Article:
The “bricks to clicks” trend of retailers ramping up their e-commerce presence to keep up with the likes of Amazon is at light speed amid the pandemic, and it’s upending retail supply chains everywhere. There are many reasons for this turmoil: Retailers may keep less stock on hand, people may not be buying as many things for outside the house (clothes, jewelry, etc.), manufacturers themselves may need to slow production, and the list goes on.
The disruption is driving a need for manufacturers to take more digital paths to market. Don’t get me wrong—supply chains will always exist—but we’re seeing an increase in the number of manufacturers who are shifting how they connect with customers. And it’s raising the bar for customer shopping experiences, making the demand to offer extraordinary digital experiences an imperative.
The Benefits of Connecting Directly to Customers
The burning question from manufacturers is: “Why can’t we forge our own connection directly with our customers?” It’s a good question, and the answer is: You can.
Due to the recent popularity—and necessity—of the bricks-to-clicks trend, existing supply chains are offering digital paths to customers such as selling products through the digital properties of retailers, as well as Amazon. Even aside from these built-in digital paths to market, there are numerous advantages to manufacturers making direct connections with their customers:
Lower Costs, More Profits First, and most obviously, manufacturers can forgo fees associated with the supply chain: transportation costs, retailer costs and more.
Digital Is in Addition to (Not Instead of) the Existing Supply Chain Developing a direct digital path to market isn’t an exclusive option. As long as there are no exclusive sales channel agreements with existing retailers, manufacturers can cultivate both options simultaneously.
E-commerce Is a Proven Channel For some manufacturers e-commerce may seem like a new venture, but in general, it’s been around for a long time. Loads of best practices, platforms like BigCommerce, Shopify and others for businesses of any size, and other resources can help make setting up a digital storefront a reality for manufacturers.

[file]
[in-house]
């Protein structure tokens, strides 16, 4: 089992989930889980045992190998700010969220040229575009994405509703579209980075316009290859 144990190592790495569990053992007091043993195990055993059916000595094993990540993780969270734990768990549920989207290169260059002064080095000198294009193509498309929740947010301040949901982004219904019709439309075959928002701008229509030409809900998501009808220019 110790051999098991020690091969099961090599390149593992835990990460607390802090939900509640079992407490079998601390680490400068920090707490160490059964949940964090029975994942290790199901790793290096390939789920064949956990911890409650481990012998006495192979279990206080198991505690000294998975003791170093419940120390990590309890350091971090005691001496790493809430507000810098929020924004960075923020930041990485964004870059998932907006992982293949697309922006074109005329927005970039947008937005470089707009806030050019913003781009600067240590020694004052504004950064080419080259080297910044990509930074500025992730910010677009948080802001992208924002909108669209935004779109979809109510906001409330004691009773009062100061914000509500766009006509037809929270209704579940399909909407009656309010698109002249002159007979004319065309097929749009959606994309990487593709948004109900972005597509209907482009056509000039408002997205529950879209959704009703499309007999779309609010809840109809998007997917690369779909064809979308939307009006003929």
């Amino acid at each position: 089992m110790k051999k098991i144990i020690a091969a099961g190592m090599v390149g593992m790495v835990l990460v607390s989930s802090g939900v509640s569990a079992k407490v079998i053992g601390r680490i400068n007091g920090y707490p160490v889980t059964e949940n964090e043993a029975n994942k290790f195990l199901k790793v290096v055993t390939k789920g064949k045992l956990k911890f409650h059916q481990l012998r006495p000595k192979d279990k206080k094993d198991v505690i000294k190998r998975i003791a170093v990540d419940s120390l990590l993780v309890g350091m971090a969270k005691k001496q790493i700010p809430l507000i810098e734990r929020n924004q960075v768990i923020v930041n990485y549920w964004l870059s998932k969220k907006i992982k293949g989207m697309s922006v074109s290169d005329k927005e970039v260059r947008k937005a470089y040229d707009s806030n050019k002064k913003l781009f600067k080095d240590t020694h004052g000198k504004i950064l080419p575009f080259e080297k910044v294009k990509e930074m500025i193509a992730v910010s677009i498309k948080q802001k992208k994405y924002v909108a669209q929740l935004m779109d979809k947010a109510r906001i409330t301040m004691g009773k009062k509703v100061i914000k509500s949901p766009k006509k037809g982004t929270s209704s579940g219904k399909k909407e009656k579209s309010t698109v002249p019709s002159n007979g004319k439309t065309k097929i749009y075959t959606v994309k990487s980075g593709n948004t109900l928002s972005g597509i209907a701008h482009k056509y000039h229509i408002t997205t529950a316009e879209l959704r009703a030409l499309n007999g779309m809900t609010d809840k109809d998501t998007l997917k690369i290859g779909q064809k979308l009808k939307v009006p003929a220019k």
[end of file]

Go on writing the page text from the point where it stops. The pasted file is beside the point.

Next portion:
Customer Loyalty and Repeat Business By developing a relationship directly with customers, manufacturers can benefit from some of the same things that retailers do. There’s a reason that retailers prioritize loyalty so much. Loyal customers buy from you again and again and again. Adobe notes that loyal customers spend 67% more through repeat purchases. Now, manufacturers can take advantage of that same revenue boost.
What Should Manufacturers Look Out for When Going Digital?
As with retailers, financial services organizations, insurance providers or any other company that prioritizes customer experiences and aims to win customer loyalty, a number of different KPIs and metrics come with selling to customers. Here are a few things to consider measuring as you launch your direct-to-customer digital experiences:
This is the percentage dropoff of customers. For example, a customer that shows up to your sign-on page but doesn’t complete the process is said to have “abandoned” you. When selling products to customers, abandonment is always an issue. Whether it’s a sign-on, a web page, an email click-through or a support call, abandonment exists. Manufacturers should measure and aim to reduce abandonment wherever possible.
Customer Interaction Frequency
It’s also beneficial to calculate a value for each customer interaction. For example, say a customer spends $10 every fifth time they visit your e-commerce site. That means each customer visit is worth $2. With that data, you can determine the return on investment for increasing visits to your e-commerce platform.
New customers mean more revenue. Period. Manufacturers should track how many new customers are being acquired on digital properties, what helps to drive that acquisition, and what that means for your top line.
Many factors feed into revenue generation, and manufacturers should keep a close eye on all of them. Understanding what drives revenue and testing tweaks to those processes to see their effects will drive your digital business to success.
Customer Lifetime Value (CLV)
Customer lifetime value represents the value of a customer over their entire lifetime with a brand. This is an important metric for manufacturers to track because it dictates how much you can spend to acquire a customer.
Customer Identity Drives Digital E-commerce Success
Customer identity is a critical piece of the puzzle when considering the above metrics. It reduces abandonment during registration and sign-ons, which means more new customers and customer interactions. It ensures customer data is protected and that customers have insight into and control over their data to build the loyalty and trust that creates repeat shoppers. All of these things work together to increase customer lifetime value and revenue.